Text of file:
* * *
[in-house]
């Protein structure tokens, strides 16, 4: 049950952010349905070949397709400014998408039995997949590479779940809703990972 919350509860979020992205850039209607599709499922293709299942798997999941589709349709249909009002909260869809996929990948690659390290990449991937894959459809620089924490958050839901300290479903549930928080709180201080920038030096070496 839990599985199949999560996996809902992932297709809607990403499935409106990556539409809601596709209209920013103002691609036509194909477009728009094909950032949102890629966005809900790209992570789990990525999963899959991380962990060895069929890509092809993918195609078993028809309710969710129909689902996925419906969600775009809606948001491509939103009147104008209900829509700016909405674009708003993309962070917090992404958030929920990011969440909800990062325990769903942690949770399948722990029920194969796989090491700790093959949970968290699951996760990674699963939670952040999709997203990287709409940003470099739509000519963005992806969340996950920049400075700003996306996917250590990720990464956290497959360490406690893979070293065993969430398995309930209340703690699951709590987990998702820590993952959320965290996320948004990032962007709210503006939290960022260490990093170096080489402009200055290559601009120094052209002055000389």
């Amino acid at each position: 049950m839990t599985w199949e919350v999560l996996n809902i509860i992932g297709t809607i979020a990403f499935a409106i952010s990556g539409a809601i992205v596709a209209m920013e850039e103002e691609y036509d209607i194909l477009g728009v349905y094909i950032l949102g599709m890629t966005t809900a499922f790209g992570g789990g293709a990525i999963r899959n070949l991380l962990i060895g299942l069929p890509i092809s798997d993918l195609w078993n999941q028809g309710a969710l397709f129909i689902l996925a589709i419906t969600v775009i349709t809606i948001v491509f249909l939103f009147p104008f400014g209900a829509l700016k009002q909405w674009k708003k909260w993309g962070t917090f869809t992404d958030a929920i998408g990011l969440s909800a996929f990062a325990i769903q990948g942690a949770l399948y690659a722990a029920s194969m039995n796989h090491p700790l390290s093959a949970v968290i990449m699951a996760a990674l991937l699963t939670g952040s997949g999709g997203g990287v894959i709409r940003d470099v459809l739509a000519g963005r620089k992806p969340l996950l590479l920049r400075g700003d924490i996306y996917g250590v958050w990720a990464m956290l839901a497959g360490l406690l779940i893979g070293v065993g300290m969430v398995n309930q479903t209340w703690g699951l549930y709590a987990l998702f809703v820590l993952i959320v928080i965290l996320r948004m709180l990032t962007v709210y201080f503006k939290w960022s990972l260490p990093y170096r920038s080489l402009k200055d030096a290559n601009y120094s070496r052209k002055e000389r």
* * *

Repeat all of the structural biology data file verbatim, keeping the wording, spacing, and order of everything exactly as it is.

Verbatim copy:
[in-house]
């Protein structure tokens, strides 16, 4: 049950952010349905070949397709400014998408039995997949590479779940809703990972 919350509860979020992205850039209607599709499922293709299942798997999941589709349709249909009002909260869809996929990948690659390290990449991937894959459809620089924490958050839901300290479903549930928080709180201080920038030096070496 839990599985199949999560996996809902992932297709809607990403499935409106990556539409809601596709209209920013103002691609036509194909477009728009094909950032949102890629966005809900790209992570789990990525999963899959991380962990060895069929890509092809993918195609078993028809309710969710129909689902996925419906969600775009809606948001491509939103009147104008209900829509700016909405674009708003993309962070917090992404958030929920990011969440909800990062325990769903942690949770399948722990029920194969796989090491700790093959949970968290699951996760990674699963939670952040999709997203990287709409940003470099739509000519963005992806969340996950920049400075700003996306996917250590990720990464956290497959360490406690893979070293065993969430398995309930209340703690699951709590987990998702820590993952959320965290996320948004990032962007709210503006939290960022260490990093170096080489402009200055290559601009120094052209002055000389």
């Amino acid at each position: 049950m839990t599985w199949e919350v999560l996996n809902i509860i992932g297709t809607i979020a990403f499935a409106i952010s990556g539409a809601i992205v596709a209209m920013e850039e103002e691609y036509d209607i194909l477009g728009v349905y094909i950032l949102g599709m890629t966005t809900a499922f790209g992570g789990g293709a990525i999963r899959n070949l991380l962990i060895g299942l069929p890509i092809s798997d993918l195609w078993n999941q028809g309710a969710l397709f129909i689902l996925a589709i419906t969600v775009i349709t809606i948001v491509f249909l939103f009147p104008f400014g209900a829509l700016k009002q909405w674009k708003k909260w993309g962070t917090f869809t992404d958030a929920i998408g990011l969440s909800a996929f990062a325990i769903q990948g942690a949770l399948y690659a722990a029920s194969m039995n796989h090491p700790l390290s093959a949970v968290i990449m699951a996760a990674l991937l699963t939670g952040s997949g999709g997203g990287v894959i709409r940003d470099v459809l739509a000519g963005r620089k992806p969340l996950l590479l920049r400075g700003d924490i996306y996917g250590v958050w990720a990464m956290l839901a497959g360490l406690l779940i893979g070293v065993g300290m969430v398995n309930q479903t209340w703690g699951l549930y709590a987990l998702f809703v820590l993952i959320v928080i965290l996320r948004m709180l990032t962007v709210y201080f503006k939290w960022s990972l260490p990093y170096r920038s080489l402009k200055d030096a290559n601009y120094s070496r052209k002055e000389r």